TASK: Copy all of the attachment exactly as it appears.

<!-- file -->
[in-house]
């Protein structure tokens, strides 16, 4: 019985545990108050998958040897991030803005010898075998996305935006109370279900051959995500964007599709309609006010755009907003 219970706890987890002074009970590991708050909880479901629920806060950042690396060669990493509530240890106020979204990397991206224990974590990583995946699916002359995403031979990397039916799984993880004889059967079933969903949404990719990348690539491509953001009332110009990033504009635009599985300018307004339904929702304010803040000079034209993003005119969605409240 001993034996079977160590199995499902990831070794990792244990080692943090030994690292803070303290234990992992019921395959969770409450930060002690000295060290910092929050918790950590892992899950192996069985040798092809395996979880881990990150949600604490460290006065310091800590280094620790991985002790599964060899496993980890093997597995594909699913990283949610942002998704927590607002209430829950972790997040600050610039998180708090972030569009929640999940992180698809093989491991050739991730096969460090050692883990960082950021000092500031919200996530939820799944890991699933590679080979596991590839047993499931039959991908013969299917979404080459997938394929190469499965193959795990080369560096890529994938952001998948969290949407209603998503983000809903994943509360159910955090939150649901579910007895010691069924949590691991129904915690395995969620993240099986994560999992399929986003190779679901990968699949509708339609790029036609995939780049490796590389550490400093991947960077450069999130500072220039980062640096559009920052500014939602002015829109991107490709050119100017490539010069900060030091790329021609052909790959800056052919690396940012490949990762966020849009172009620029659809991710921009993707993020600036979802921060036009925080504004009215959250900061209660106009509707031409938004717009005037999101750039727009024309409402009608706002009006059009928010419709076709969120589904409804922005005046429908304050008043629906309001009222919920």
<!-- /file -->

[in-house]
């Protein structure tokens, strides 16, 4: 019985545990108050998958040897991030803005010898075998996305935006109370279900051959995500964007599709309609006010755009907003 219970706890987890002074009970590991708050909880479901629920806060950042690396060669990493509530240890106020979204990397991206224990974590990583995946699916002359995403031979990397039916799984993880004889059967079933969903949404990719990348690539491509953001009332110009990033504009635009599985300018307004339904929702304010803040000079034209993003005119969605409240 001993034996079977160590199995499902990831070794990792244990080692943090030994690292803070303290234990992992019921395959969770409450930060002690000295060290910092929050918790950590892992899950192996069985040798092809395996979880881990990150949600604490460290006065310091800590280094620790991985002790599964060899496993980890093997597995594909699913990283949610942002998704927590607002209430829950972790997040600050610039998180708090972030569009929640999940992180698809093989491991050739991730096969460090050692883990960082950021000092500031919200996530939820799944890991699933590679080979596991590839047993499931039959991908013969299917979404080459997938394929190469499965193959795990080369560096890529994938952001998948969290949407209603998503983000809903994943509360159910955090939150649901579910007895010691069924949590691991129904915690395995969620993240099986994560999992399929986003190779679901990968699949509708339609790029036609995939780049490796590389550490400093991947960077450069999130500072220039980062640096559009920052500014939602002015829109991107490709050119100017490539010069900060030091790329021609052909790959800056052919690396940012490949990762966020849009172009620029659809991710921009993707993020600036979802921060036009925080504004009215959250900061209660106009509707031409938004717009005037999101750039727009024309409402009608706002009006059009928010419709076709969120589904409804922005005046429908304050008043629906309001009222919920």